We give thanks for those Christians who wrestled with the Word of God for years and came together as a united Church to formulate creeds defining the doctrine of God. The Nicene and Athanasian Creeds were eventually accepted by all orthodox Christians and serve as two of the fundamental summaries of Trinitarian theology. Let us look not to fidget spinners, comparisons to the three states of water, observations about triangles, or relationships between sinners to describe the Godhead. Let us confess with all the saints the truth that will protect us from falling into error, which was revealed by God in Scripture and handed down in our creeds and confessions.

In addition to James Dolezal’s new book, All That Is In God, I welcome readers to check out two excellent resources released by the Alliance in the past few months: Knowing the Trinity by Ryan M. McGraw and the Trinity sermon series by Liam Goligher.

Amy Mantravadi holds a B.A. in Biblical Literature from Taylor University. She is an active member of Patterson Park Church in Beavercreek, Ohio. You can read her blog at www.amymantravadi.com or follow her on Twitter @AmyMantravadi.

A very Lutheresque Psalm

In this quincentennial year, marking Martin Luther’s memorable act of defiance in Wittenberg, much has been said regarding his famous dictum about ‘the Word doing its work’. Far from attributing the impact and success of the Reformation on his own natural abilities or dogged persistence, he humbly acknowledged the Holy Scriptures in the hand of the Holy Spirit as the key to all it accomplished.

Given Luther’s love for the psalms, it is hard not to believe that one psalm in particular would not have resonated with him in relation to his convictions concerning the Bible as the living word of God. It was the psalm traditionally held as having been composed by David during his time in Gath when he sought asylum under King Achish – Psalm 56. And the comments Luther made on this psalm give some hints as to how it well expressed his own sentiments.

The background to David’s composition was one of extreme conflict as recorded in 1Samuel 21.10-15. Calvin in his commentary on the Psalms describes it as his being ‘caught between two packs of wolves’ – ‘the Philistines who hated him and the Jews who persecuted him.’ And, given the nature of the conflict in which Martin Luther found himself embroiled for much of his life, such a setting for the psalm was one with which he could readily identify. It was not merely that he found himself opposing and being opposed by the colossus of the Roman Catholic establishment, but that he also found himself in multiple conflicts with fellow-Reformers as well as those on the fringes of the Reformation. And behind both he was all too aware of the dark adversary in whom this opposition had its origin. Like David, he knew what it was to be misperceived and opposed, to have to defend himself both verbally and physically and even what it was like to have to flee for his life.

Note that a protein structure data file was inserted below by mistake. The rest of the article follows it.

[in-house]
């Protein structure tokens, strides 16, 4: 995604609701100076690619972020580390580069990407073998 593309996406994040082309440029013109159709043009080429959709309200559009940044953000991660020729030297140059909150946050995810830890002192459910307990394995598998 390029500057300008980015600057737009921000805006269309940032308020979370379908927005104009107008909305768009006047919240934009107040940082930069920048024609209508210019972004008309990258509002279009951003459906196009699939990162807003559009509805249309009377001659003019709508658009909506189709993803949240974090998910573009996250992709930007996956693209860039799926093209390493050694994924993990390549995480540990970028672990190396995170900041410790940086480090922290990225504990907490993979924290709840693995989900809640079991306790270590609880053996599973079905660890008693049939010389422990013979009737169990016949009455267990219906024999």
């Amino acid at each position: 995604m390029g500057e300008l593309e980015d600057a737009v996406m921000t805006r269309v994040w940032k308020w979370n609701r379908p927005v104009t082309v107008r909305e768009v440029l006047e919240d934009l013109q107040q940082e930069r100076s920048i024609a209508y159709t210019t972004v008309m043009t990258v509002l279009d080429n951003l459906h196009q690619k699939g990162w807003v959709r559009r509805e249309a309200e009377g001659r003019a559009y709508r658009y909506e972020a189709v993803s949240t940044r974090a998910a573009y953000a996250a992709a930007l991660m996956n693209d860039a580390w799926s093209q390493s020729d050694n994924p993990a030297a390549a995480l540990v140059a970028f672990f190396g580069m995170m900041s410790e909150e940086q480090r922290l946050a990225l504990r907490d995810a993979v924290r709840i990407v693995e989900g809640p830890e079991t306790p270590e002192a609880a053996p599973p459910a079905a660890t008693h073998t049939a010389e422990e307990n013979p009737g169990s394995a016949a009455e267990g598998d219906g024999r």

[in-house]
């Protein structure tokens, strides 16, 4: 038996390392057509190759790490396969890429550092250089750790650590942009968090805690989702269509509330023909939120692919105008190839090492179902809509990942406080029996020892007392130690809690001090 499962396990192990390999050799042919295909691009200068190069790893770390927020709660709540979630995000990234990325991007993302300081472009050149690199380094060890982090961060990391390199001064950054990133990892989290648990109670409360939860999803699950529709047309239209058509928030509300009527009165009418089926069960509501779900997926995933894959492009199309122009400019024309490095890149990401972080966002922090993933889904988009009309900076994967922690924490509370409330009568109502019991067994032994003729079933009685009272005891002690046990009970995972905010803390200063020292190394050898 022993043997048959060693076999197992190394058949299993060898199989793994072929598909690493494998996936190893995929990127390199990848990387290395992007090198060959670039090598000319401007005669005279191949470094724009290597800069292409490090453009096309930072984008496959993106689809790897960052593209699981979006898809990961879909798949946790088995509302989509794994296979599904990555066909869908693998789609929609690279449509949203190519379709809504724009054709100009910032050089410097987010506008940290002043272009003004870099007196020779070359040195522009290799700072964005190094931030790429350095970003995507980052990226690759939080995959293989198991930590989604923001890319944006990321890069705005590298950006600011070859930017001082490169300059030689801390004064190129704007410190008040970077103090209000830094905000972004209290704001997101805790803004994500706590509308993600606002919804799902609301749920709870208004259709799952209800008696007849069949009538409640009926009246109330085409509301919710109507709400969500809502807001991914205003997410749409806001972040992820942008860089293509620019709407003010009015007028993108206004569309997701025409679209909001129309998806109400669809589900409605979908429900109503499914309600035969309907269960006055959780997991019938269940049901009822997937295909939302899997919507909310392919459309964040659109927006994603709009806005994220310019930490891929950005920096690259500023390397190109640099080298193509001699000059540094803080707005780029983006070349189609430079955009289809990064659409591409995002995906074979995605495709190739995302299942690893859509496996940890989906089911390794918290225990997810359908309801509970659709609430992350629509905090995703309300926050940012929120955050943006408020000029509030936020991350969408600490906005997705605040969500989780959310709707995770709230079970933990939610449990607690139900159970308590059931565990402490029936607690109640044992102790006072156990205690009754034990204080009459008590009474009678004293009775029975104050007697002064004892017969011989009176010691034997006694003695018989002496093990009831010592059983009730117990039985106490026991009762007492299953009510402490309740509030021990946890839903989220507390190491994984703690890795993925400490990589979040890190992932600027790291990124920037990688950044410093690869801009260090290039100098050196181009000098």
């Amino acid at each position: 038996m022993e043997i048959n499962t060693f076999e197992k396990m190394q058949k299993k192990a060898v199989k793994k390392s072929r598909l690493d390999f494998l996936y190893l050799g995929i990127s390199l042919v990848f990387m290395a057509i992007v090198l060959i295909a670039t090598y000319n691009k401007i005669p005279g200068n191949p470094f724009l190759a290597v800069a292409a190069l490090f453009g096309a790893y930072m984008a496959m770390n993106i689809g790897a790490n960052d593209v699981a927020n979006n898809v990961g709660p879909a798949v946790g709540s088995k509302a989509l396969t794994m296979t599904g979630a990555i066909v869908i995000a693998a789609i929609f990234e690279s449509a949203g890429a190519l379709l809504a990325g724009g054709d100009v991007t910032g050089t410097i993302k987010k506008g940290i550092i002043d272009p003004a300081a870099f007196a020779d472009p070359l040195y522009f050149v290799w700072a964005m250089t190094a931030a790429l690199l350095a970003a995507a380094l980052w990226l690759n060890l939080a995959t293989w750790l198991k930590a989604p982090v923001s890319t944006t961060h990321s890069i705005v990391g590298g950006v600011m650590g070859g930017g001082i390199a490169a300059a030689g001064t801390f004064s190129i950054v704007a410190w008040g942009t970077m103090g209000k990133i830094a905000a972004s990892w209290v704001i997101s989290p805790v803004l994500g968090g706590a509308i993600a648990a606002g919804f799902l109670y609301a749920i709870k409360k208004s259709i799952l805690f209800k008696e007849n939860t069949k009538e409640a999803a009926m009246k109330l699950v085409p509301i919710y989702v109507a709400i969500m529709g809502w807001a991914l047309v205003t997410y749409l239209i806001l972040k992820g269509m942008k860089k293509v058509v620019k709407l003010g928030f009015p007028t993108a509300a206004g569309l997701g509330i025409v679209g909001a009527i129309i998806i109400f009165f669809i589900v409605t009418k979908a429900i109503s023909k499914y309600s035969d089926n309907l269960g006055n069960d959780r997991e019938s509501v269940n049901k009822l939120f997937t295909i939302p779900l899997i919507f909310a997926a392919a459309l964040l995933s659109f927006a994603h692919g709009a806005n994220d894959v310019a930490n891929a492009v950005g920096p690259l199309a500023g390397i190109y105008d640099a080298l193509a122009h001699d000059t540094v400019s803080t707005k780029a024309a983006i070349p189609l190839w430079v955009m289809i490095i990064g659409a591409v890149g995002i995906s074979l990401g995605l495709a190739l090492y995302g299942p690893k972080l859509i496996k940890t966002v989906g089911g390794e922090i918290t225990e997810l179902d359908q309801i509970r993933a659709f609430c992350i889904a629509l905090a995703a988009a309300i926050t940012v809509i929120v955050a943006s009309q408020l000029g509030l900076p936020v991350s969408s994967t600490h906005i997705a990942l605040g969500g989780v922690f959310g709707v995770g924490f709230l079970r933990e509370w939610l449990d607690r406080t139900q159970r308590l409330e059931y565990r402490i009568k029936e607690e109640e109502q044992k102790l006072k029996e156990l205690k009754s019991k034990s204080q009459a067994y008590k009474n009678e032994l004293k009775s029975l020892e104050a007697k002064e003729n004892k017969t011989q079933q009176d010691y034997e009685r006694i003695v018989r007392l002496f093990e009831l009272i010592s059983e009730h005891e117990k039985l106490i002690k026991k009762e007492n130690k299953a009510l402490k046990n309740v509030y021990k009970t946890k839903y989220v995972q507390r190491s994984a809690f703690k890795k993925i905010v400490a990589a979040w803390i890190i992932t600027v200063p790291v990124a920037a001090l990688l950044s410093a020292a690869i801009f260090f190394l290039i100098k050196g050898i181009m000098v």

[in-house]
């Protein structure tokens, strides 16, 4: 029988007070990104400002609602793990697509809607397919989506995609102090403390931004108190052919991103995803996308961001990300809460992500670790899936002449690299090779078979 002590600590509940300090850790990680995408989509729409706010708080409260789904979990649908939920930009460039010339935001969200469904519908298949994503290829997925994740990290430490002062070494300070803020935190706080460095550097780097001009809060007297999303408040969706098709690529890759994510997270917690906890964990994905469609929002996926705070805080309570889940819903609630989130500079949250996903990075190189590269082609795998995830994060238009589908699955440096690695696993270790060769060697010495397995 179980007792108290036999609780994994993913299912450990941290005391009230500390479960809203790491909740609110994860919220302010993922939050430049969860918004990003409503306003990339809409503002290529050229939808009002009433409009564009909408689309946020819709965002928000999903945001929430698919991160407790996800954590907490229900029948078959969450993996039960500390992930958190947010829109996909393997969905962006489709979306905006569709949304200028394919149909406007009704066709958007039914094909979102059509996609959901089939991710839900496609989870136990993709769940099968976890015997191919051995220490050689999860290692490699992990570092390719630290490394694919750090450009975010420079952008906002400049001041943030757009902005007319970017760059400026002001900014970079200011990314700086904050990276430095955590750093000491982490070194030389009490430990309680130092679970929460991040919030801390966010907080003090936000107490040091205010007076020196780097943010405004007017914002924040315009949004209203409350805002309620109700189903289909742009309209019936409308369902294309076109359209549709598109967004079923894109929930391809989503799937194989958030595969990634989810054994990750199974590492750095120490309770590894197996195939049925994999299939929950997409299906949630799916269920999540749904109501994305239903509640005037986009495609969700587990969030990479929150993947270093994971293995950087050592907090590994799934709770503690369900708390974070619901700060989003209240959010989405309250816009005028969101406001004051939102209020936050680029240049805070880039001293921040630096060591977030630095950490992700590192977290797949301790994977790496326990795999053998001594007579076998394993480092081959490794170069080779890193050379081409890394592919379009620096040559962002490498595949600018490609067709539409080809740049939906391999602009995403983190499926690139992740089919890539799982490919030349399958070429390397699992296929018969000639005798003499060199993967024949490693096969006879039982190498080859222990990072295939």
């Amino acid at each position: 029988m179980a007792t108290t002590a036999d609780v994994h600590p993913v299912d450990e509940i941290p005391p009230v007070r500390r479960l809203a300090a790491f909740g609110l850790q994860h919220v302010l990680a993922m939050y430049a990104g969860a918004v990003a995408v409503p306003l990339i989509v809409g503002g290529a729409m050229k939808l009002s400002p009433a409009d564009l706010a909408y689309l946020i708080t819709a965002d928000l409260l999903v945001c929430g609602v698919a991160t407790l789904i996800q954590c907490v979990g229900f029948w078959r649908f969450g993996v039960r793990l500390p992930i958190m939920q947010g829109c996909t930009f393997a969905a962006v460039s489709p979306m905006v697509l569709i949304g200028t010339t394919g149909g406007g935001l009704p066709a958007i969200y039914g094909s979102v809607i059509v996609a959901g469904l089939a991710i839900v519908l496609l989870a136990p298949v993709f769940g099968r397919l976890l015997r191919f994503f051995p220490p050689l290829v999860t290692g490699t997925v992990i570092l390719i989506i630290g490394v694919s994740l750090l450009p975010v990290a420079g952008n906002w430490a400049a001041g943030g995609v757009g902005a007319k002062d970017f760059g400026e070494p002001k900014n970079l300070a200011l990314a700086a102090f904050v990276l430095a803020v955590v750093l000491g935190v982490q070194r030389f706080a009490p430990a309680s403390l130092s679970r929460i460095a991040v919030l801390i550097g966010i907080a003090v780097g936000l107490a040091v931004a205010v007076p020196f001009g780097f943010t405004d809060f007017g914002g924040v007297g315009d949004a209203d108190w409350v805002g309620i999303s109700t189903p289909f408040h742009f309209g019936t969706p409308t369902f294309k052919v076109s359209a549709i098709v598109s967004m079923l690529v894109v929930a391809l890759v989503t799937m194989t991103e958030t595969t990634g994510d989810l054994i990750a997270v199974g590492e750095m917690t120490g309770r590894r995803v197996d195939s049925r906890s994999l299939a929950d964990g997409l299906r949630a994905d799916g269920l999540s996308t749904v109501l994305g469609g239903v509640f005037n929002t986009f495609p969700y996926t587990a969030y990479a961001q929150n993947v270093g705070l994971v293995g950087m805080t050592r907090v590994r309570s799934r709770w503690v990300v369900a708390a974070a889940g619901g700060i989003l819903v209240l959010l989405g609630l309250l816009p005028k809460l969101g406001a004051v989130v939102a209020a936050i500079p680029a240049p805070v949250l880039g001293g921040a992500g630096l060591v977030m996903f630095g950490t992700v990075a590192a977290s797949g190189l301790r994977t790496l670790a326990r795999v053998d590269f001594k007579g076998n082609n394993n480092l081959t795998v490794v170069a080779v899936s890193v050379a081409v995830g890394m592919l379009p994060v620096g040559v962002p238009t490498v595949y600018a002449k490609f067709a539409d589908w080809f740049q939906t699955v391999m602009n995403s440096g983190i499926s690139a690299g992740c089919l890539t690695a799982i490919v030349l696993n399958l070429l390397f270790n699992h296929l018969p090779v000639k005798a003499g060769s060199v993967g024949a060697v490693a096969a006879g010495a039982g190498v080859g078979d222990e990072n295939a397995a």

For those in Christian ministry it is perhaps a comfort – however cold it might be – to realise that our experience as lesser mortals is not that dissimilar to other faithful servants who have blazed the trail before us: not least to that of King David himself.

It is comforting to hear this great servant of God (who had already slain a giant) admit to being afraid; so too when we explore the life of the great Reformer. Despite his honest and noble declaration en route to the Diet of Worms that he was more afraid of his own heart than he was of the Pope of Rome, he was not immune to dark thoughts, anxieties and depression. He could easily identify with the psalmist’s admission, ‘When I am afraid…’ (56.3). Likewise with what David identifies as lying behind his fears: ‘All day long they [his enemies] twist my words; they are always plotting to harm me. They conspire, they lurk, they watch my steps, eager to take my life’ (56.5-6). Little wonder that the future king could ask his ‘lament’ and ‘tears’ to be placed on record by God (56.8). In his comments on this psalm, Derek Kidner speaks of David’s decision to go to Gath of all places (home of Goliath and with Goliath’s sword in his possession as he went) as being ‘”courage” born out of desperation’.

The desperate extremes to which Luther felt himself driven at times are candidly expressed in his admission to having thrown an inkpot and torn sheets in almost tangible encounters he felt himself to have with the devil. Yet vivid as they were for this man, they were nothing in comparison to the even more intense encounters with Satan experienced by Christ in his incarnate life on earth. Even to the point of his seeing through and saying to one of his most trusted disciples, Peter, and declaring – not to him, but to the one who was manipulating him – ‘Get behind me Satan!’ (Mt 16.23). The conflict and the fear it can so easily generate is all too real.

However, no matter how real were those things that caused David to fear, he knew what it was to trust a word that was realer still. The striking refrain that provides the focal thought in this psalm could not be more forceful. Having acknowledged his fear, David goes on to aver, not once, but three times, ‘I will trust in you. In God, whose word I praise, in God I trust; will not be afraid’ (56.3-4 cf 56.10-11). It was only on account of God as he is revealed in his word – that word that is utterly unique because it is God’s word – that David can punctuate this statement with the words, ‘What can mortal man do to me?’

Luther’s comment on these words sound somewhat autobiographical: ‘He [David] encourages and supports himself, however, with a constant and undaunted faith. “I will glory in the word of God: for I have a command, a declaration and a promise of God in my favour.”’ However much David may have felt alarmed by the fears generated by those who threatened him, they were outweighed and eclipsed by the promise of God in his word. Luther goes on, ‘We have a strong and Davidic consolation – the word of God is for us.’